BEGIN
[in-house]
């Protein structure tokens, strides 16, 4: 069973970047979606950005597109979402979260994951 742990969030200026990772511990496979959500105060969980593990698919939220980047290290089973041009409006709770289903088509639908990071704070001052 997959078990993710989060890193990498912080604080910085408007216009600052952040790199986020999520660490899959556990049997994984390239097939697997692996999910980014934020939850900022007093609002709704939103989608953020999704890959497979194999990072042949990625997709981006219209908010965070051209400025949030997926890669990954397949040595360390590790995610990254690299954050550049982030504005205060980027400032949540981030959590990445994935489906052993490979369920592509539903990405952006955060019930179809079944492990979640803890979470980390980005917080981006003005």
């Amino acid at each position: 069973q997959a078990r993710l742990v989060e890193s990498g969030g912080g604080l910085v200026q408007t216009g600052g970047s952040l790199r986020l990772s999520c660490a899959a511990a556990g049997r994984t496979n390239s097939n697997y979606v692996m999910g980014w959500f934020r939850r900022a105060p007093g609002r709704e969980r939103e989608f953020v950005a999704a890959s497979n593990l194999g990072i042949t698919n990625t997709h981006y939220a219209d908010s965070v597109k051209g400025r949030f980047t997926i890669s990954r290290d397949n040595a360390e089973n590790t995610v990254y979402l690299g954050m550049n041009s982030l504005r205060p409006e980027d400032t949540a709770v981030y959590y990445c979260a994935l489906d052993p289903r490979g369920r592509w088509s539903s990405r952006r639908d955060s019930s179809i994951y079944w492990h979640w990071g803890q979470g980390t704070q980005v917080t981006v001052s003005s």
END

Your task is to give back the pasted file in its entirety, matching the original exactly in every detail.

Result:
[in-house]
């Protein structure tokens, strides 16, 4: 069973970047979606950005597109979402979260994951 742990969030200026990772511990496979959500105060969980593990698919939220980047290290089973041009409006709770289903088509639908990071704070001052 997959078990993710989060890193990498912080604080910085408007216009600052952040790199986020999520660490899959556990049997994984390239097939697997692996999910980014934020939850900022007093609002709704939103989608953020999704890959497979194999990072042949990625997709981006219209908010965070051209400025949030997926890669990954397949040595360390590790995610990254690299954050550049982030504005205060980027400032949540981030959590990445994935489906052993490979369920592509539903990405952006955060019930179809079944492990979640803890979470980390980005917080981006003005």
């Amino acid at each position: 069973q997959a078990r993710l742990v989060e890193s990498g969030g912080g604080l910085v200026q408007t216009g600052g970047s952040l790199r986020l990772s999520c660490a899959a511990a556990g049997r994984t496979n390239s097939n697997y979606v692996m999910g980014w959500f934020r939850r900022a105060p007093g609002r709704e969980r939103e989608f953020v950005a999704a890959s497979n593990l194999g990072i042949t698919n990625t997709h981006y939220a219209d908010s965070v597109k051209g400025r949030f980047t997926i890669s990954r290290d397949n040595a360390e089973n590790t995610v990254y979402l690299g954050m550049n041009s982030l504005r205060p409006e980027d400032t949540a709770v981030y959590y990445c979260a994935l489906d052993p289903r490979g369920r592509w088509s539903s990405r952006r639908d955060s019930s179809i994951y079944w492990h979640w990071g803890q979470g980390t704070q980005v917080t981006v001052s003005s």